Monday, July 3, 2017

Now Hear This!

Stephen MooreJune 12, 2017

Good news for the hard of hearing — if the FDA is kept in check. I’m technically disabled‎ — but not mentally disabled the way some of my foes on CNN seem to believe. No, my disability is hearing loss (in one ear I’m nearly deaf).

I have to turn the TV up so loud the neighbors say they can hear it in the house next door. My friends complain that watching TV with me is like watching the Saturday Night Live version of Garrett Morris shouting into the camera to provide news for the hard of hearing.

There are some 30 million Americans like me suffering from severe to moderate hearing loss. Not being able to hear precisely what people are saying is an occupational handicap for sure.

I also lose my prescription hearing aid at least 3 or 4 times a year. These little gizmos are expensive, costing as much as $3,000 (I can’t get insurance anymore because of my pre-existing condition of carelessness), and so having access to cheaper over-the-counter hearing devices is an attractive option.

Granted, the non-prescription aids don’t work aswell, but in a pinch they sure work a lot better than no hearing aid at all. ‎Some of the devices at Walmart are so cheap, they are practically disposable.

Congress will soon vote on a bill called the OTC Hearing Aid Act that would allow much easier access to over the counter hearing aids. And get this. The bill is bipartisan, sponsored by Senators Grassley (R-IA) and Warren (D-MA) and Representatives Blackburn (R-TN) and Kennedy (D-MA). (This may be the first and last time I’ve ever been on the side of Elizabeth Warren!).

Here’s why this bill is important to the health and well-being of millions of Americans like me. According to the NASEM report, Hearing Health Care for Adults, more than two-thirds of the 30 million people in the U.S. with hearing loss may benefit from hearing aids but do not use them.
Why don’t they? Too expensive. A 2014 report by the CTA finds that the high price for prescription aids are a major barrier to consumers. Prescription hearing aids typically cost $1,000 to $6,000, or about10 times more than the cost of OTC aids — typically, $100 to $500.

Current law prohibits over the counter PSAPS (personal sound amplification performance systems) from making any claim to treat hearing loss. The Food and Drug Administration, which regulates hearing aids, places prohibitions on advertising for these cheaper devices, because the regulators say they don’t significantly improve hearing. ‎ I can personally attest that PSAPs do help, especially when standing in a crowded room with a ‎lot of ambient noise or talking on the phone.

Under the new law PSAPS could be marketed and sold as a more affordable hearing aid alternative to people with hearing loss. The highest quality prescription hearing aids that are personalized and fitted for each patient and superior in quality would still be available and regulated by the FDA.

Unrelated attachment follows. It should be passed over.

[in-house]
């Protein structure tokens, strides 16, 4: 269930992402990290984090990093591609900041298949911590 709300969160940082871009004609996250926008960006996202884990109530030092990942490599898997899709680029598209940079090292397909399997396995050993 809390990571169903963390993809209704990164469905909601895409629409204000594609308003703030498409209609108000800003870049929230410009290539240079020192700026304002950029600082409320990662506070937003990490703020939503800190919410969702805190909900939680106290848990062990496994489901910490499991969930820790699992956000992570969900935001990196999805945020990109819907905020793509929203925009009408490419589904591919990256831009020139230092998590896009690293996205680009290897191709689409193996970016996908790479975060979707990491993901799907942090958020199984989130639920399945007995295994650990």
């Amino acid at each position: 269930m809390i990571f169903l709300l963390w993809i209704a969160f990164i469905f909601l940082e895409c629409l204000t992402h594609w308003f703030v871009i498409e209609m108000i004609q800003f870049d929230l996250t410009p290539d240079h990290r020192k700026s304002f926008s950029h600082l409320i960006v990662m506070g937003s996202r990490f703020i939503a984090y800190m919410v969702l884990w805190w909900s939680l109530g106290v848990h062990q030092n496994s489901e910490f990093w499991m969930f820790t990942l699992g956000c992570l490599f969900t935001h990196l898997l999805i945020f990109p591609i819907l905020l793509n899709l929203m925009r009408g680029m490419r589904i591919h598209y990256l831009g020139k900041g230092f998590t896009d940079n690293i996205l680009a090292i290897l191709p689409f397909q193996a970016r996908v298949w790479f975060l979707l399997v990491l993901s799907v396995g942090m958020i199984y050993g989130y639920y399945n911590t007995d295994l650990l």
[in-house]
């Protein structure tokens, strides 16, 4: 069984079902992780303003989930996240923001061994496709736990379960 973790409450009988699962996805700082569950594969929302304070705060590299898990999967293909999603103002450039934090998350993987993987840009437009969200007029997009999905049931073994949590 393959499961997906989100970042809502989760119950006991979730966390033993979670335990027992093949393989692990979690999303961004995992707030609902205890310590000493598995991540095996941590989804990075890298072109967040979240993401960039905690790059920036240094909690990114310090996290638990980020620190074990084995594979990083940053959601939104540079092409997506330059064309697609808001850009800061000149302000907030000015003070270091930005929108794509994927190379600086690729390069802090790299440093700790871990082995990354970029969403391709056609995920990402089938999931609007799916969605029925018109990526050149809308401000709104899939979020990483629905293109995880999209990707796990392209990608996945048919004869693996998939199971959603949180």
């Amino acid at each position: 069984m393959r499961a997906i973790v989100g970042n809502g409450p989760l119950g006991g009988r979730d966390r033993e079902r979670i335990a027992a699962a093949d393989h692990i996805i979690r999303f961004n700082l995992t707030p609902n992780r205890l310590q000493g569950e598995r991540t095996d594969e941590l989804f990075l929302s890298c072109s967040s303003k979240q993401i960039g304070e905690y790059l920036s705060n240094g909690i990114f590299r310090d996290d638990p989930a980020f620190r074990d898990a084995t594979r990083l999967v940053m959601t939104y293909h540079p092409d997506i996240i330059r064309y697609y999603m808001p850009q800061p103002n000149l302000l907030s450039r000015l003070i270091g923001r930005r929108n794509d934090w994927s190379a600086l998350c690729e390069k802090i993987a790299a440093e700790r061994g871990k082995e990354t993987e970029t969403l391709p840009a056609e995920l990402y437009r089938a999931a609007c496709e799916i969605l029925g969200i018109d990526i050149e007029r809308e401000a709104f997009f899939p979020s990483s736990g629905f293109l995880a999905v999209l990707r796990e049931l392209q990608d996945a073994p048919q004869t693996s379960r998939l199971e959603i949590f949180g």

This would seem to be a no-brainer. It would drive down prices for all hearing devices by increasing choice and competition. ‎ The opponents to the bill are the doctors and the manufacturers of the expensive aids are against competition — of course. It’s the same rent seeking lobbying that taxicab companies use to keep Uber out of cities.

What we have here is a classic case of regulation that is promoted by the industry that is regulated in order to keep prices high and keep out cheaper alternatives — all under the phony guise of “consumer protection.”

We now have over the counter reading glasses and over the counter painkillers and over the counter flu medicines. These options don’t prevent people from getting prescriptions for the heavier drug dosage or more personalized ‎contacts and eye glasses. Thanks to the Internet, consumers are much smarter and cost-conscious about what their range of choices are than 20 years ago.

One worry is that this new law will give the FDA new powers to regulate OTC devices.

Conservatives should be arguing that there is no compelling reason for the FDA to be regulating this industry at all. You’re not going to die if you get snookered and buy a bad hearing aid.

This should be the first step in a conservative pro-consumer crusade to severely limit FDA regulations on the sale of scores of medical devices and drugs — where there is no issue of endangerment.

Why does the FDA have to regulate hearing aids, dental and skin care products, Viagra, wheel chairs, and so on?

Everyone in Washington in both parties keeps saying they are for “affordable care.” Here’s one way they can make that a reality for tens of millions of Americans.

Is anyone listening?

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